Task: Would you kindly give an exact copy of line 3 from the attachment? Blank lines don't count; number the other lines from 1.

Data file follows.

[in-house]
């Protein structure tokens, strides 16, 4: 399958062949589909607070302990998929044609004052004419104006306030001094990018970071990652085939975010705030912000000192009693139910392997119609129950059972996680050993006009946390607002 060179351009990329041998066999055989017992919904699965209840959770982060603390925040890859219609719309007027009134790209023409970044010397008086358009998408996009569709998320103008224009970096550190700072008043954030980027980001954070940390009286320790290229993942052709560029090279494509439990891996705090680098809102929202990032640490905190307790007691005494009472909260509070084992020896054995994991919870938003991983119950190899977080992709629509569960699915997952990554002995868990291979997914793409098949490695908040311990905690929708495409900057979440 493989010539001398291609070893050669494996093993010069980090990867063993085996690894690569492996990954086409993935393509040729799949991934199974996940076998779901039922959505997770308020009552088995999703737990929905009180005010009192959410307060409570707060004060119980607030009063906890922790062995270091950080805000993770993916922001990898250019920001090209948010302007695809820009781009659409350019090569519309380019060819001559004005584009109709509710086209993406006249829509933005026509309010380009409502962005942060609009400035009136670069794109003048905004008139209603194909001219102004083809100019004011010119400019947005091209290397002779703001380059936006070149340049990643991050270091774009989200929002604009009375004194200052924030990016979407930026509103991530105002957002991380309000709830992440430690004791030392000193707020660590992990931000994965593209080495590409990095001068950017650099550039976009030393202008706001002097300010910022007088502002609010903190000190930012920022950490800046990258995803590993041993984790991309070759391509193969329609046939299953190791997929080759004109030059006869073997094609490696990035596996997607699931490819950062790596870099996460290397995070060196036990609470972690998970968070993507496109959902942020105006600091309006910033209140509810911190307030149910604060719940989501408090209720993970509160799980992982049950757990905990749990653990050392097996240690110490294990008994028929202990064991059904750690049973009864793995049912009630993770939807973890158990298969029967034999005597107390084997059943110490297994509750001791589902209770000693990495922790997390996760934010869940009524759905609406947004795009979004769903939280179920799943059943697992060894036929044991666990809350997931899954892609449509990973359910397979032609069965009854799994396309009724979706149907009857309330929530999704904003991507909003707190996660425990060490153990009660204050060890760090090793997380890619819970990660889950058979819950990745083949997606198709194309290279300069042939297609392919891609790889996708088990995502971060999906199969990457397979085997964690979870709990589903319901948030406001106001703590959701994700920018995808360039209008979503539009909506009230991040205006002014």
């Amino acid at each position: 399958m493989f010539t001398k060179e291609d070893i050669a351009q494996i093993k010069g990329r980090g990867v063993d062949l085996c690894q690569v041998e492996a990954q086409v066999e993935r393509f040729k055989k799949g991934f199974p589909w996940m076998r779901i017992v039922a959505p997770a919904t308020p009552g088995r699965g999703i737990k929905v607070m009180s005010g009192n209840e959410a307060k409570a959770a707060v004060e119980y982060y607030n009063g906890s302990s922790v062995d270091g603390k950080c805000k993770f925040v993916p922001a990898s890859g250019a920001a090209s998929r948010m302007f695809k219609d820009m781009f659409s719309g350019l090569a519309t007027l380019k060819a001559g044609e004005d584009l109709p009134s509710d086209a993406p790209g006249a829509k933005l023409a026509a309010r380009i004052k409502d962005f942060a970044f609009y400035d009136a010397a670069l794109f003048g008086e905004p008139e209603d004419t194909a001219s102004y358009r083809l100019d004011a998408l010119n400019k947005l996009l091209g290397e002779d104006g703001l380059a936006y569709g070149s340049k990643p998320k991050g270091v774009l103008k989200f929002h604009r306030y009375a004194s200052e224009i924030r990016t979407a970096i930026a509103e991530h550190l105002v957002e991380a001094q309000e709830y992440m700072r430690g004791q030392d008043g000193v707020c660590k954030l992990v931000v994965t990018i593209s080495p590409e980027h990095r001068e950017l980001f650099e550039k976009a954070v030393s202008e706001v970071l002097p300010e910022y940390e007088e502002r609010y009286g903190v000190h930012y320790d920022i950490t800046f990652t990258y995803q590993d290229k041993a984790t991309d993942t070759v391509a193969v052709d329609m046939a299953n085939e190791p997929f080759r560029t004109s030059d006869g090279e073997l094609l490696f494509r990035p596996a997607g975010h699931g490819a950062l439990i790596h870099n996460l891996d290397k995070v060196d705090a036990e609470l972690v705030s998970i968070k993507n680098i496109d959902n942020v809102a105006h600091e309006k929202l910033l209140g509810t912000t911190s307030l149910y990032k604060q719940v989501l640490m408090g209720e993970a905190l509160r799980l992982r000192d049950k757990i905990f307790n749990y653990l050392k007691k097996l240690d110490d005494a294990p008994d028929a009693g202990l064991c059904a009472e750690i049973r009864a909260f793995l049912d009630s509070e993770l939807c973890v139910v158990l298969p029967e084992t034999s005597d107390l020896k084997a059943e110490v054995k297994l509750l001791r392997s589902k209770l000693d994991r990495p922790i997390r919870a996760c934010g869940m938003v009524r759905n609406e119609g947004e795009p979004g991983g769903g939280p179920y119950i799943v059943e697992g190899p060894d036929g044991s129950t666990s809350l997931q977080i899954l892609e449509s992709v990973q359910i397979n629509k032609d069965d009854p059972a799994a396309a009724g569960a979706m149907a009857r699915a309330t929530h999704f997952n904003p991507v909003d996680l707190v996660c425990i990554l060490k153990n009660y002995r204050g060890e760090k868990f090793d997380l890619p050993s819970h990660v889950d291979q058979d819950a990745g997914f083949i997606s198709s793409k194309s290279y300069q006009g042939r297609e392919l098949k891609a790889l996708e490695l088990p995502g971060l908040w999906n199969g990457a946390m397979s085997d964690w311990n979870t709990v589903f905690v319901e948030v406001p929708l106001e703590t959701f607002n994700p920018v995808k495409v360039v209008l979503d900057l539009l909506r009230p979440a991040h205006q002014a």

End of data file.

């Amino acid at each position: 399958m493989f010539t001398k060179e291609d070893i050669a351009q494996i093993k010069g990329r980090g990867v063993d062949l085996c690894q690569v041998e492996a990954q086409v066999e993935r393509f040729k055989k799949g991934f199974p589909w996940m076998r779901i017992v039922a959505p997770a919904t308020p009552g088995r699965g999703i737990k929905v607070m009180s005010g009192n209840e959410a307060k409570a959770a707060v004060e119980y982060y607030n009063g906890s302990s922790v062995d270091g603390k950080c805000k993770f925040v993916p922001a990898s890859g250019a920001a090209s998929r948010m302007f695809k219609d820009m781009f659409s719309g350019l090569a519309t007027l380019k060819a001559g044609e004005d584009l109709p009134s509710d086209a993406p790209g006249a829509k933005l023409a026509a309010r380009i004052k409502d962005f942060a970044f609009y400035d009136a010397a670069l794109f003048g008086e905004p008139e209603d004419t194909a001219s102004y358009r083809l100019d004011a998408l010119n400019k947005l996009l091209g290397e002779d104006g703001l380059a936006y569709g070149s340049k990643p998320k991050g270091v774009l103008k989200f929002h604009r306030y009375a004194s200052e224009i924030r990016t979407a970096i930026a509103e991530h550190l105002v957002e991380a001094q309000e709830y992440m700072r430690g004791q030392d008043g000193v707020c660590k954030l992990v931000v994965t990018i593209s080495p590409e980027h990095r001068e950017l980001f650099e550039k976009a954070v030393s202008e706001v970071l002097p300010e910022y940390e007088e502002r609010y009286g903190v000190h930012y320790d920022i950490t800046f990652t990258y995803q590993d290229k041993a984790t991309d993942t070759v391509a193969v052709d329609m046939a299953n085939e190791p997929f080759r560029t004109s030059d006869g090279e073997l094609l490696f494509r990035p596996a997607g975010h699931g490819a950062l439990i790596h870099n996460l891996d290397k995070v060196d705090a036990e609470l972690v705030s998970i968070k993507n680098i496109d959902n942020v809102a105006h600091e309006k929202l910033l209140g509810t912000t911190s307030l149910y990032k604060q719940v989501l640490m408090g209720e993970a905190l509160r799980l992982r000192d049950k757990i905990f307790n749990y653990l050392k007691k097996l240690d110490d005494a294990p008994d028929a009693g202990l064991c059904a009472e750690i049973r009864a909260f793995l049912d009630s509070e993770l939807c973890v139910v158990l298969p029967e084992t034999s005597d107390l020896k084997a059943e110490v054995k297994l509750l001791r392997s589902k209770l000693d994991r990495p922790i997390r919870a996760c934010g869940m938003v009524r759905n609406e119609g947004e795009p979004g991983g769903g939280p179920y119950i799943v059943e697992g190899p060894d036929g044991s129950t666990s809350l997931q977080i899954l892609e449509s992709v990973q359910i397979n629509k032609d069965d009854p059972a799994a396309a009724g569960a979706m149907a009857r699915a309330t929530h999704f997952n904003p991507v909003d996680l707190v996660c425990i990554l060490k153990n009660y002995r204050g060890e760090k868990f090793d997380l890619p050993s819970h990660v889950d291979q058979d819950a990745g997914f083949i997606s198709s793409k194309s290279y300069q006009g042939r297609e392919l098949k891609a790889l996708e490695l088990p995502g971060l908040w999906n199969g990457a946390m397979s085997d964690w311990n979870t709990v589903f905690v319901e948030v406001p929708l106001e703590t959701f607002n994700p920018v995808k495409v360039v209008l979503d900057l539009l909506r009230p979440a991040h205006q002014a």